Adding new items to index breaks searches with *

Hi after upgrading to ferret 0.10.1 and bleeding edge aaf i’m getting
some strange behavior. Generally much better stability with new version
of ferret but when i add new items for some reason i can no longer
search with a *. Or rather i can but it returns no results and no
errors. I can search and get results normally on other searches and when
i rebuild the index i can search with * until i add a new item. Has
anyone else experienced this? I use * in my browse items page.

I think i have a fairly standard aaf setup.

Any ideas what might be going on here or what else to investigate or
what else to try?

Regards
Clare

On Tue, Aug 29, 2006 at 02:06:16AM +0200, Clare wrote:

Hi after upgrading to ferret 0.10.1 and bleeding edge aaf i’m getting
some strange behavior. Generally much better stability with new version
of ferret but when i add new items for some reason i can no longer
search with a *. Or rather i can but it returns no results and no
errors. I can search and get results normally on other searches and when
i rebuild the index i can search with * until i add a new item. Has
anyone else experienced this? I use * in my browse items page.

do you mean a query only consisting of ‘’ or wild card queries like
'test
’ ? The former isn’t an allowed query, afaik. Don’t know why it
works before modifying the index. Here’s the snippet how I reproduced
this behavior:

require ‘rubygems’
require ‘ferret’
include Ferret
i = I.new
i << ‘just some testing’
i.search(’’).total_hits # => 1
i << ‘another testing session’
i.search(’
’).total_hits # => 0

why don’t you just use find(:all) on your browse page ?

Jens

webit! Gesellschaft für neue Medien mbH www.webit.de
Dipl.-Wirtschaftsingenieur Jens Krämer [email protected]
Schnorrstraße 76 Tel +49 351 46766 0
D-01069 Dresden Fax +49 351 46766 66

Hi i could use a find(:all, :conditions => blah) but my browse page is
divited into types and categories and so i was using a wildcard search
with find_by_contents and then one or two filters depending on whether
the user selects a type or a type and category. I just thought that
ferret would be faster than a find all with conditions,(also im already
using it on my search page and the browse page has similar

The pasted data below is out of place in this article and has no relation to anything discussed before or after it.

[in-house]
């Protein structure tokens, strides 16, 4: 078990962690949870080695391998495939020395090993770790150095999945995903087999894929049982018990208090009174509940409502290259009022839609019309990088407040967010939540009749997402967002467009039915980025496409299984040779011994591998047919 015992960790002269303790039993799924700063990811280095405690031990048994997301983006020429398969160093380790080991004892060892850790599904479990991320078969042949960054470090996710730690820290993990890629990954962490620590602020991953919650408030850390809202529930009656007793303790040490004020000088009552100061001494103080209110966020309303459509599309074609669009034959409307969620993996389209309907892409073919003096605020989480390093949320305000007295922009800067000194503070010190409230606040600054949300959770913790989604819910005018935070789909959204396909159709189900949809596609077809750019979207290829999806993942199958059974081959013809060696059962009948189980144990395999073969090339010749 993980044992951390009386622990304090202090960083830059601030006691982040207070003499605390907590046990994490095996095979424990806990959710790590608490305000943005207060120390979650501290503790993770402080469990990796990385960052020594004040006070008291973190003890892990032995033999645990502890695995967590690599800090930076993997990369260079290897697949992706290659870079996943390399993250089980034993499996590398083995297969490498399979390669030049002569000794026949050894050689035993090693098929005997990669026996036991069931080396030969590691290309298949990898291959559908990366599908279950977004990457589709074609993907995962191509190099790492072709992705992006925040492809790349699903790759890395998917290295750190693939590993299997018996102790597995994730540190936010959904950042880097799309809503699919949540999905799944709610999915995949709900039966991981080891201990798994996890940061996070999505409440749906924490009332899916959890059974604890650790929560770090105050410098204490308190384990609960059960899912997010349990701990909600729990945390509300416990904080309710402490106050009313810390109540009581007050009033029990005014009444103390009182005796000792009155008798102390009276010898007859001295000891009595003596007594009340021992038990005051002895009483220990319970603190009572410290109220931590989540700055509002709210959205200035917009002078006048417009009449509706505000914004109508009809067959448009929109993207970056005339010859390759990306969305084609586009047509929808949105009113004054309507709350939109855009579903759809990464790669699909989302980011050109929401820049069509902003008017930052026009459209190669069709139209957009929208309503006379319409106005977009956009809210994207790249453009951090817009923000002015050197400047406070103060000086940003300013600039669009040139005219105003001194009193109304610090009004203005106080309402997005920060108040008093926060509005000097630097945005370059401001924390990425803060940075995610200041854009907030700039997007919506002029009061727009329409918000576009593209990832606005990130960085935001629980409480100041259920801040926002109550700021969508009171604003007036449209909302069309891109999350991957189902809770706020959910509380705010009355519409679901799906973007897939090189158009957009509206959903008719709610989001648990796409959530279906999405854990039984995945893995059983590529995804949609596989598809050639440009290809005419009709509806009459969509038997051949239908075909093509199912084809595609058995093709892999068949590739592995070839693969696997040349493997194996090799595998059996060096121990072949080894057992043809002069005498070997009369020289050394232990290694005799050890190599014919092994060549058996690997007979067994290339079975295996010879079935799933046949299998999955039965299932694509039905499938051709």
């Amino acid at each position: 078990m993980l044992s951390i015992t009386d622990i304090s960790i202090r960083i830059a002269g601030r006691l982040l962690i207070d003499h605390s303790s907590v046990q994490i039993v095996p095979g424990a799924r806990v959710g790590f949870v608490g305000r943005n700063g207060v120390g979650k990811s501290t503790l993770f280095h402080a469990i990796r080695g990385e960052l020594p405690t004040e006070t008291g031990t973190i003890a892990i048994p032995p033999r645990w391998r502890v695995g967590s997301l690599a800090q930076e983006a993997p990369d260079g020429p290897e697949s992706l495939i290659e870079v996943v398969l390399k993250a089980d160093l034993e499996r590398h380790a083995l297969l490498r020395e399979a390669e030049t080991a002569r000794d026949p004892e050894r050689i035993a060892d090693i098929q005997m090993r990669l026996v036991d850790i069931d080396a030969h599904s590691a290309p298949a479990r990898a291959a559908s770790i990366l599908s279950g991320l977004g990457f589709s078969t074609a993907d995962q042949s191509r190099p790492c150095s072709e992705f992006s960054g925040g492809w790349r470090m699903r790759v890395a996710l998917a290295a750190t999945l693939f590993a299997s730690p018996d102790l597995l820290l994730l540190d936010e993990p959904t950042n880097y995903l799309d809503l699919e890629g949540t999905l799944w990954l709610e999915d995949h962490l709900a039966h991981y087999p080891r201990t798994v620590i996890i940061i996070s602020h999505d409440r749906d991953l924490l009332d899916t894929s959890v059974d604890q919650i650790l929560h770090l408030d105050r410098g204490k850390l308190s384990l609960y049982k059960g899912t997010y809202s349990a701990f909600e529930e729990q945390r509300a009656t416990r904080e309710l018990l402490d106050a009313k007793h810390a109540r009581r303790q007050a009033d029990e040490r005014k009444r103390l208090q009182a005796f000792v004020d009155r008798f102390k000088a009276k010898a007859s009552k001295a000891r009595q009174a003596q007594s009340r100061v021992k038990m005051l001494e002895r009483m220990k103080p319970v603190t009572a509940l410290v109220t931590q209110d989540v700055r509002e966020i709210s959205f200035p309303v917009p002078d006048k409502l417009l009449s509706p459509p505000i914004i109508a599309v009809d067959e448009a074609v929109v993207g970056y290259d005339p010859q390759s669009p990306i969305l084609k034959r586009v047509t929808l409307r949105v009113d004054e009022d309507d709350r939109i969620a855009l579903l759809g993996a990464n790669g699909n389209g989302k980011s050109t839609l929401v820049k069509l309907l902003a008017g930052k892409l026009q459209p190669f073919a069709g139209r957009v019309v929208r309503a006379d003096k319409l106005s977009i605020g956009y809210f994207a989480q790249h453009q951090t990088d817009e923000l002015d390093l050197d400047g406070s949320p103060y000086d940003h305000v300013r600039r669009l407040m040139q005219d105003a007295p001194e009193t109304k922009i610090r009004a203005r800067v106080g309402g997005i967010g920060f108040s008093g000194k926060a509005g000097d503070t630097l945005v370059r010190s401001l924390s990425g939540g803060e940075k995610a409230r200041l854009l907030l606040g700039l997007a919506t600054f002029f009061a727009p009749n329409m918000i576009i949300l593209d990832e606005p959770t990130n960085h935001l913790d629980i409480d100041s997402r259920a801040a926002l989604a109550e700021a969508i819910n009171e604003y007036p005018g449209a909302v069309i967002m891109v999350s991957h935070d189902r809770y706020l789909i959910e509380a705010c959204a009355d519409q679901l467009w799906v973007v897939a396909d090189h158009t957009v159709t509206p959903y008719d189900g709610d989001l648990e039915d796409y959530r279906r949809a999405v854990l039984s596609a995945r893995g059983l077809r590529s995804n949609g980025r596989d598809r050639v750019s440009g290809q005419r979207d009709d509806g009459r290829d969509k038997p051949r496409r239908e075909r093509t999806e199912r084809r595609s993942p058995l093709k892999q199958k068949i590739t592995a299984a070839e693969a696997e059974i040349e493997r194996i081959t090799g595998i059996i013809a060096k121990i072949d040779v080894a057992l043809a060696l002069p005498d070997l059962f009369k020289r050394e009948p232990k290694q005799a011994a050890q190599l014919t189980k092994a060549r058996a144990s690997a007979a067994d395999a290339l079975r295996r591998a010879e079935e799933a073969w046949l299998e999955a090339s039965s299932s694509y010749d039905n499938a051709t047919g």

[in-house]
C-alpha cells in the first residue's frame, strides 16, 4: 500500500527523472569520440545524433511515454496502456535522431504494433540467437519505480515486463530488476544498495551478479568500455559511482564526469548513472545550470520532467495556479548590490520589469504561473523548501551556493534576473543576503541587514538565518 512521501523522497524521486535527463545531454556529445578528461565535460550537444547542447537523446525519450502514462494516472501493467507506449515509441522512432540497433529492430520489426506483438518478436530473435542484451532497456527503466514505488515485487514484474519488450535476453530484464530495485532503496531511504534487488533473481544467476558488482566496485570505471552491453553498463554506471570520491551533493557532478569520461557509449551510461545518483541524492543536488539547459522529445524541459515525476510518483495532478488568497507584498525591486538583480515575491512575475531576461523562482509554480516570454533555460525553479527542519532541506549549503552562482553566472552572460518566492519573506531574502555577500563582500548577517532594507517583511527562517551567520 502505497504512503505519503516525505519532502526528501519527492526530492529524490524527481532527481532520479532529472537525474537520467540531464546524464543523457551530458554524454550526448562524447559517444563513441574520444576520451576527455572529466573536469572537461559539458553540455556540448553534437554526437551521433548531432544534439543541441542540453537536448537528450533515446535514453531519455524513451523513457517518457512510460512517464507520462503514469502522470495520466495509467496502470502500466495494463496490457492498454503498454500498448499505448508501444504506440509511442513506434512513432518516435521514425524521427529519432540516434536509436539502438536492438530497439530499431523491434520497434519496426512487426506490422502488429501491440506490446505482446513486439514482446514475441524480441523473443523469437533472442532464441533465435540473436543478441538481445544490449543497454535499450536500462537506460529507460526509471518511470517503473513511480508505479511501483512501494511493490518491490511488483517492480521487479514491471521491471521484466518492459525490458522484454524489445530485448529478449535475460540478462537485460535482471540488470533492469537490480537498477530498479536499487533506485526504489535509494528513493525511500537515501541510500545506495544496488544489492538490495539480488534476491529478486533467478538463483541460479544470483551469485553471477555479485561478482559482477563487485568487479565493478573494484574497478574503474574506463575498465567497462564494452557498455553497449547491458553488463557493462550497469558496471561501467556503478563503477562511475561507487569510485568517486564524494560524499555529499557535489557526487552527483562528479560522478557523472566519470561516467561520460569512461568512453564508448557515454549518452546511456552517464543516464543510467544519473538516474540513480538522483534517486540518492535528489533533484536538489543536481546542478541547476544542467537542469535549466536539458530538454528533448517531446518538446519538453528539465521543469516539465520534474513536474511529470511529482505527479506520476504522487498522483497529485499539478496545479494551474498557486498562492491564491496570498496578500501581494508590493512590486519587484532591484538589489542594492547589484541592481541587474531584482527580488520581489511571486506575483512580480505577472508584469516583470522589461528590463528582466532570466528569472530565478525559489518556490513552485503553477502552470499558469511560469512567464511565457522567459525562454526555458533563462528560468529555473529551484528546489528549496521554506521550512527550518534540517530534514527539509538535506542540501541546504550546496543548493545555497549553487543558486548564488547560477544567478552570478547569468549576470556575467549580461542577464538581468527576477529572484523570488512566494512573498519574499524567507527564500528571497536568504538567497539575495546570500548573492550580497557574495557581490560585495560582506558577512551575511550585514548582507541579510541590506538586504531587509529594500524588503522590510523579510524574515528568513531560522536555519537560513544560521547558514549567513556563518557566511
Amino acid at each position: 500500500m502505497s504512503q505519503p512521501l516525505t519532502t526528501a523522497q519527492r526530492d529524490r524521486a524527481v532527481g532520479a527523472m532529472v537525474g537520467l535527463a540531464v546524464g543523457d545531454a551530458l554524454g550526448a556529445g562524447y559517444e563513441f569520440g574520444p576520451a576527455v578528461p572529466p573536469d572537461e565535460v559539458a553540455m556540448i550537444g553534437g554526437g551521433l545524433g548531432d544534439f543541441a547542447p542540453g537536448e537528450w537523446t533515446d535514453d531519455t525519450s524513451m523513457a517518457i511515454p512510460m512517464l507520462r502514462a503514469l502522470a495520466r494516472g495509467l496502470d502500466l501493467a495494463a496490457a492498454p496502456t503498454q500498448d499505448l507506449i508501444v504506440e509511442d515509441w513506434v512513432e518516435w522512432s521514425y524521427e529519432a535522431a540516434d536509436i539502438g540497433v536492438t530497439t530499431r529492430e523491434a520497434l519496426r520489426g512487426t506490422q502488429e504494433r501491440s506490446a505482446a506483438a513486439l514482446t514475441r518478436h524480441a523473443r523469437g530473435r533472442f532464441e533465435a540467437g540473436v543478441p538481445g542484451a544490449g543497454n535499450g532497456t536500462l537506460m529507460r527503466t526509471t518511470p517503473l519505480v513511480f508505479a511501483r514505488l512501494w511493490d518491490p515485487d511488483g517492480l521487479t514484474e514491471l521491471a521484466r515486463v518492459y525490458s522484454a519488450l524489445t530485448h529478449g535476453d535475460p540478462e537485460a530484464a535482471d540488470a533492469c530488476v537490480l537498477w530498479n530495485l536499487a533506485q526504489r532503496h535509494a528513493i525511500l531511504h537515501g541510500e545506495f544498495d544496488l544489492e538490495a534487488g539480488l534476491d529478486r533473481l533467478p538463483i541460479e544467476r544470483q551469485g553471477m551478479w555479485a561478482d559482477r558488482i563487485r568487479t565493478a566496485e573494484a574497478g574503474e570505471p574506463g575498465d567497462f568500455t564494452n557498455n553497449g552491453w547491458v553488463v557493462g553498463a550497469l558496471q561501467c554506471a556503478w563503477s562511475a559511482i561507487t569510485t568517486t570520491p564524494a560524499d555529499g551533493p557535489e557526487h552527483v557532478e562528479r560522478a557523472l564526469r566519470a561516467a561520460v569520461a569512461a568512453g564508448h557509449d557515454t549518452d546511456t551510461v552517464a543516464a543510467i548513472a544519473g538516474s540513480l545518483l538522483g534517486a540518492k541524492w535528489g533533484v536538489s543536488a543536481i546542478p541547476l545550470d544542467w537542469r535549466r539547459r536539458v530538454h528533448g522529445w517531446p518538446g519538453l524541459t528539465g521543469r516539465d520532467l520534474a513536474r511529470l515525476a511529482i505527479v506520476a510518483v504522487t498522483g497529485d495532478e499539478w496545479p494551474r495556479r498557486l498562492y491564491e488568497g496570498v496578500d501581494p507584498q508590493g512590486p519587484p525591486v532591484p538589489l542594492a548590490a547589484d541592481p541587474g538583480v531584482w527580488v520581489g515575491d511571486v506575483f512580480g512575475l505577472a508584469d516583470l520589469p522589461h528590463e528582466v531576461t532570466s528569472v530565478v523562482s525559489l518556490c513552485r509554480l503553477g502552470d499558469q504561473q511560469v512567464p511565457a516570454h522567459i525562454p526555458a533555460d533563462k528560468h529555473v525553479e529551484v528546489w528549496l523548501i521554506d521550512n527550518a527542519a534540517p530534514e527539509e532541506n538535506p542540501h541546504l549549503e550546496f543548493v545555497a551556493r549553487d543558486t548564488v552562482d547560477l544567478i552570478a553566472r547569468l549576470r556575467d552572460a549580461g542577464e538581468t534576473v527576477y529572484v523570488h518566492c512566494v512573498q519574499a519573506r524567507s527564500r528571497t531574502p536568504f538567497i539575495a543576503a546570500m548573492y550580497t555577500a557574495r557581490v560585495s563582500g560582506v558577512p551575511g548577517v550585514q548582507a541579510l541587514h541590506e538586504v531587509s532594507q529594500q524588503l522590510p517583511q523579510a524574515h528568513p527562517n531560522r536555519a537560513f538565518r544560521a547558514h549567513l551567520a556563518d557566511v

functionality). Is this not so? The conditions would be an exact match
on the full contents of a db cell. Would ferret still be faster with
this?
So what i basically want to do is a simple search on one or two fields.
How is this done with acts as ferret? How do you specify what fields out
of the index to search on?
Thanks for an advice
regards
Clare

Jens K. wrote:

On Tue, Aug 29, 2006 at 02:06:16AM +0200, Clare wrote:

Hi after upgrading to ferret 0.10.1 and bleeding edge aaf i’m getting
some strange behavior. Generally much better stability with new version
of ferret but when i add new items for some reason i can no longer
search with a *. Or rather i can but it returns no results and no
errors. I can search and get results normally on other searches and when
i rebuild the index i can search with * until i add a new item. Has
anyone else experienced this? I use * in my browse items page.

do you mean a query only consisting of ‘’ or wild card queries like
'test
’ ? The former isn’t an allowed query, afaik. Don’t know why it
works before modifying the index. Here’s the snippet how I reproduced
this behavior:

require ‘rubygems’
require ‘ferret’
include Ferret
i = I.new
i << ‘just some testing’
i.search(’’).total_hits # => 1
i << ‘another testing session’
i.search(’
’).total_hits # => 0

why don’t you just use find(:all) on your browse page ?

Jens

webit! Gesellschaft f�r neue Medien mbH www.webit.de
Dipl.-Wirtschaftsingenieur Jens Kr�mer [email protected]
Schnorrstra�e 76 Tel +49 351 46766 0
D-01069 Dresden Fax +49 351 46766 66

Hi!